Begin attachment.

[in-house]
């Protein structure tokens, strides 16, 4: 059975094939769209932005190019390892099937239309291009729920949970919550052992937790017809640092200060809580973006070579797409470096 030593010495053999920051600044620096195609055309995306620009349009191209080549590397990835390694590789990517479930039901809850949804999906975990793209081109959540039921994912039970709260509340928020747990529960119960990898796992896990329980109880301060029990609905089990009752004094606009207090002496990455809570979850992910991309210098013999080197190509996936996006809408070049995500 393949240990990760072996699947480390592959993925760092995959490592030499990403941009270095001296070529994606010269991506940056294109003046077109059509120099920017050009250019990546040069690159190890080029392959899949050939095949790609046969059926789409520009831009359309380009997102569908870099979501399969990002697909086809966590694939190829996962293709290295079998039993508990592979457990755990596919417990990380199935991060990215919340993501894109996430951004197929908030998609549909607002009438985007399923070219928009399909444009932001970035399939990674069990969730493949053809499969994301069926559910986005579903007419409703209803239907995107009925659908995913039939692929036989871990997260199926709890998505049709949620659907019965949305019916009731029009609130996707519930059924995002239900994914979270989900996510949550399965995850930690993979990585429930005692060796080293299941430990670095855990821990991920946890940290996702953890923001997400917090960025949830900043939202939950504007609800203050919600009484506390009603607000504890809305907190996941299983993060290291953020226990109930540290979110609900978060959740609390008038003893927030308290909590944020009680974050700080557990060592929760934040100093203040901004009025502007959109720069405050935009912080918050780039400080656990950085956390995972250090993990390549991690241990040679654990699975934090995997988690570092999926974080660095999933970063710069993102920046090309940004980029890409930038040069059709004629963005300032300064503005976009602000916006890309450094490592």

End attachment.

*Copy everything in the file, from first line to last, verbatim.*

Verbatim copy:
[in-house]
């Protein structure tokens, strides 16, 4: 059975094939769209932005190019390892099937239309291009729920949970919550052992937790017809640092200060809580973006070579797409470096 030593010495053999920051600044620096195609055309995306620009349009191209080549590397990835390694590789990517479930039901809850949804999906975990793209081109959540039921994912039970709260509340928020747990529960119960990898796992896990329980109880301060029990609905089990009752004094606009207090002496990455809570979850992910991309210098013999080197190509996936996006809408070049995500 393949240990990760072996699947480390592959993925760092995959490592030499990403941009270095001296070529994606010269991506940056294109003046077109059509120099920017050009250019990546040069690159190890080029392959899949050939095949790609046969059926789409520009831009359309380009997102569908870099979501399969990002697909086809966590694939190829996962293709290295079998039993508990592979457990755990596919417990990380199935991060990215919340993501894109996430951004197929908030998609549909607002009438985007399923070219928009399909444009932001970035399939990674069990969730493949053809499969994301069926559910986005579903007419409703209803239907995107009925659908995913039939692929036989871990997260199926709890998505049709949620659907019965949305019916009731029009609130996707519930059924995002239900994914979270989900996510949550399965995850930690993979990585429930005692060796080293299941430990670095855990821990991920946890940290996702953890923001997400917090960025949830900043939202939950504007609800203050919600009484506390009603607000504890809305907190996941299983993060290291953020226990109930540290979110609900978060959740609390008038003893927030308290909590944020009680974050700080557990060592929760934040100093203040901004009025502007959109720069405050935009912080918050780039400080656990950085956390995972250090993990390549991690241990040679654990699975934090995997988690570092999926974080660095999933970063710069993102920046090309940004980029890409930038040069059709004629963005300032300064503005976009602000916006890309450094490592």